A.J. Feather

Journalist, Developer

I'm a Missouri native currently seeking a dual masters in computer science and journalism from Columbia University in New York City. Every week I also host an awesome podcast called "Integrate" with my friend Mikah, which you can find at Integrate.FM.

Before moving to New York, I obtained undergraduate degrees in journalism and economics from the University of Missouri-Columbia. In Columbia, I hosted a weekly show called "Talking Politics" for KBIA, the local NPR member station and produced, wrote and anchored video for Newsy.com way too early in the morning.

There has never been a political column I did not enjoy reading or an Apple product I did not enjoy using.

Army Corps trying to stave off Mo. River flooding

After several days of heavy rain across the lower Missouri River basin, the amount of water released into the river is being reduced to help minimize flooding.
The U.S. Army Corps of Engineers says it began reducing the amount of water flowing into the Missouri River on Sunday because of concerns about flooding downstream. On Sunday, the Corps decreased the amount of water being released from Gavins Point Dam, located on the South Dakota-Nebraska state line, from 24,000 cubic feet per second to 12,000 cubic feet per second.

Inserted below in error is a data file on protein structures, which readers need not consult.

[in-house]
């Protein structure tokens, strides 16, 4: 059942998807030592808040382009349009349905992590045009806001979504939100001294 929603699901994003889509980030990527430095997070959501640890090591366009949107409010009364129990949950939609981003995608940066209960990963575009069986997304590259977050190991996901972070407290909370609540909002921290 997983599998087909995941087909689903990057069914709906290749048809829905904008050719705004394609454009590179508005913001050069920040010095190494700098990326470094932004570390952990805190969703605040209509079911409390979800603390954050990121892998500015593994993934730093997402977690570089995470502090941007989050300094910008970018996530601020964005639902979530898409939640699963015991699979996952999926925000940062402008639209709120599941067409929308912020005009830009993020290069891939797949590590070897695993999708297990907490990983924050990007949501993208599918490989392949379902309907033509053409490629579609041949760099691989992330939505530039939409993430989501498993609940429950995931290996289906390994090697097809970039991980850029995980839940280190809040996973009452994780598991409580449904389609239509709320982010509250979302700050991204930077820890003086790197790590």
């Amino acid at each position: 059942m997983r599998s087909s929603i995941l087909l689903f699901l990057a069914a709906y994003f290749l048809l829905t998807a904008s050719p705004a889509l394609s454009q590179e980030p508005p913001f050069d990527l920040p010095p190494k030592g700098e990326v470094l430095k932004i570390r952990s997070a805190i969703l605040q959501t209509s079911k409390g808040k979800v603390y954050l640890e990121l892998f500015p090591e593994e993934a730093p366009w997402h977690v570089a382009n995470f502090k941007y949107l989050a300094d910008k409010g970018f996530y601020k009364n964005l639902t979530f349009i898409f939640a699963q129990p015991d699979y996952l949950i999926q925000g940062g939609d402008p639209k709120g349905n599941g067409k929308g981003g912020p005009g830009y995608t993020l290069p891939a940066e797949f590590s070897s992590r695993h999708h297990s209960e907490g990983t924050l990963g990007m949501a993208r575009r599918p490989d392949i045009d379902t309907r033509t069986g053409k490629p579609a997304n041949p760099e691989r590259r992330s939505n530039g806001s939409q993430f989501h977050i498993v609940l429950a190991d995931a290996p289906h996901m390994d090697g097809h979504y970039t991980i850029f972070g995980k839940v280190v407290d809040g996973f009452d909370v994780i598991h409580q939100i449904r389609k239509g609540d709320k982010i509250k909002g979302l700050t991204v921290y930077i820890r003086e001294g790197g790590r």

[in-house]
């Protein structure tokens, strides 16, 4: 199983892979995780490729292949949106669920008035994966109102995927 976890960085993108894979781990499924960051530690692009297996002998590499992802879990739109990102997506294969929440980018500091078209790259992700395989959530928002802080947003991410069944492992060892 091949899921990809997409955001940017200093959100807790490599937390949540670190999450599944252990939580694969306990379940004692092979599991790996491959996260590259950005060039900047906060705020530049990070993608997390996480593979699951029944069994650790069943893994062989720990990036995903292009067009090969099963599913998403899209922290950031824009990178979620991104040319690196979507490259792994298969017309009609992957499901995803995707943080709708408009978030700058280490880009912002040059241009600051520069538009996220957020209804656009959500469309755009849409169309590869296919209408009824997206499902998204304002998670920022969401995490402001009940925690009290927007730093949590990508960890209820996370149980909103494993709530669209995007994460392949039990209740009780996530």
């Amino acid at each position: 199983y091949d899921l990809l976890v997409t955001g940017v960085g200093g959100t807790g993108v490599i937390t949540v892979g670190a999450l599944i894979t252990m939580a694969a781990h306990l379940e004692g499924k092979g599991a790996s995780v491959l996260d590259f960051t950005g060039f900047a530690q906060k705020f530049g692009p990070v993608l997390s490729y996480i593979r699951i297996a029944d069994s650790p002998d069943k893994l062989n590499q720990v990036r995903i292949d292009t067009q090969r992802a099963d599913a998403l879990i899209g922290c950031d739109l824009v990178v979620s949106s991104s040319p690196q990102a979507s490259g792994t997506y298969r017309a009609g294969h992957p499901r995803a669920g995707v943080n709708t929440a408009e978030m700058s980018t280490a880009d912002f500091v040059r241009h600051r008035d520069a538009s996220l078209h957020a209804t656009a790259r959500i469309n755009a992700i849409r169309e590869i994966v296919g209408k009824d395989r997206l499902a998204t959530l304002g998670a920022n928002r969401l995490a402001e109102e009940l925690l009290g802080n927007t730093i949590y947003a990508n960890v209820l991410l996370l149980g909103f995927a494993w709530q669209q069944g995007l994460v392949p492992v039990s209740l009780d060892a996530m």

“… that will help the peak stages on the river in some locations and also shorten the duration of the high flows,” the Corps’ Jody Farhat said.
By doing this, the Corps hopes to reduce the peak stages of the river in some locations and shorten the duration of high flows.  Farhat says the ability to utilize the Missouri River Mainstem Reservoir System to prevent flooding is greatly diminished in mid-Missouri because it is so far from the dam.
“When you get as far downstream as mid-Missouri, the ability of the Mainstem Reservoir System to affect the peak river stages is greatly diminished because you’re between 6 and 8 days of travel time away from the dam,” Farhat said.  “So when we make a release reduction today, it doesn’t reach your area until 6 to 8 days from now.”
The Corps is also reducing the amount of water released from Fort Randall dam in South Dakota.  Farhat says the reductions should alleviate some downstream flooding along the Missouri River.

via KBIA